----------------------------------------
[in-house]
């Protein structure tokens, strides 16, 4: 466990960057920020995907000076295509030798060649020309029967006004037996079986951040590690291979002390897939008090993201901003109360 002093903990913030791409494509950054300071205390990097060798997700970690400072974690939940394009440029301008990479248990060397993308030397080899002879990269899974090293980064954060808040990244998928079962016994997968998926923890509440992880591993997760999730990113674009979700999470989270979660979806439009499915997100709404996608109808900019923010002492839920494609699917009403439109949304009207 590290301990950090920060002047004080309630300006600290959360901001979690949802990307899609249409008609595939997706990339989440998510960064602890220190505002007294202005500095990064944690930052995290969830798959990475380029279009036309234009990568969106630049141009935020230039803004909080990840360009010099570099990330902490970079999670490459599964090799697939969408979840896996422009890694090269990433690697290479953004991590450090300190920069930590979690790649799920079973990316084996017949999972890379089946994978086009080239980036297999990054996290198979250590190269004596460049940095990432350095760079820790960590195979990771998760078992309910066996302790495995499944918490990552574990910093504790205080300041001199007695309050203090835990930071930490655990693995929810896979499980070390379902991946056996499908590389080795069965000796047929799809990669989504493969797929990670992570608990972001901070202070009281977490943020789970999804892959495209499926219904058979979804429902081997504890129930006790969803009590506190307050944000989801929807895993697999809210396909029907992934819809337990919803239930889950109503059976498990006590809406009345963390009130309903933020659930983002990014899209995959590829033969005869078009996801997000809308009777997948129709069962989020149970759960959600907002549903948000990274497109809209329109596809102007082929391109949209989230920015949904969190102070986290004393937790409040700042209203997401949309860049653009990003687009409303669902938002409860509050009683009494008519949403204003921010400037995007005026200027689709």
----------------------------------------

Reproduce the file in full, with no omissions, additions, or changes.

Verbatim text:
[in-house]
């Protein structure tokens, strides 16, 4: 466990960057920020995907000076295509030798060649020309029967006004037996079986951040590690291979002390897939008090993201901003109360 002093903990913030791409494509950054300071205390990097060798997700970690400072974690939940394009440029301008990479248990060397993308030397080899002879990269899974090293980064954060808040990244998928079962016994997968998926923890509440992880591993997760999730990113674009979700999470989270979660979806439009499915997100709404996608109808900019923010002492839920494609699917009403439109949304009207 590290301990950090920060002047004080309630300006600290959360901001979690949802990307899609249409008609595939997706990339989440998510960064602890220190505002007294202005500095990064944690930052995290969830798959990475380029279009036309234009990568969106630049141009935020230039803004909080990840360009010099570099990330902490970079999670490459599964090799697939969408979840896996422009890694090269990433690697290479953004991590450090300190920069930590979690790649799920079973990316084996017949999972890379089946994978086009080239980036297999990054996290198979250590190269004596460049940095990432350095760079820790960590195979990771998760078992309910066996302790495995499944918490990552574990910093504790205080300041001199007695309050203090835990930071930490655990693995929810896979499980070390379902991946056996499908590389080795069965000796047929799809990669989504493969797929990670992570608990972001901070202070009281977490943020789970999804892959495209499926219904058979979804429902081997504890129930006790969803009590506190307050944000989801929807895993697999809210396909029907992934819809337990919803239930889950109503059976498990006590809406009345963390009130309903933020659930983002990014899209995959590829033969005869078009996801997000809308009777997948129709069962989020149970759960959600907002549903948000990274497109809209329109596809102007082929391109949209989230920015949904969190102070986290004393937790409040700042209203997401949309860049653009990003687009409303669902938002409860509050009683009494008519949403204003921010400037995007005026200027689709």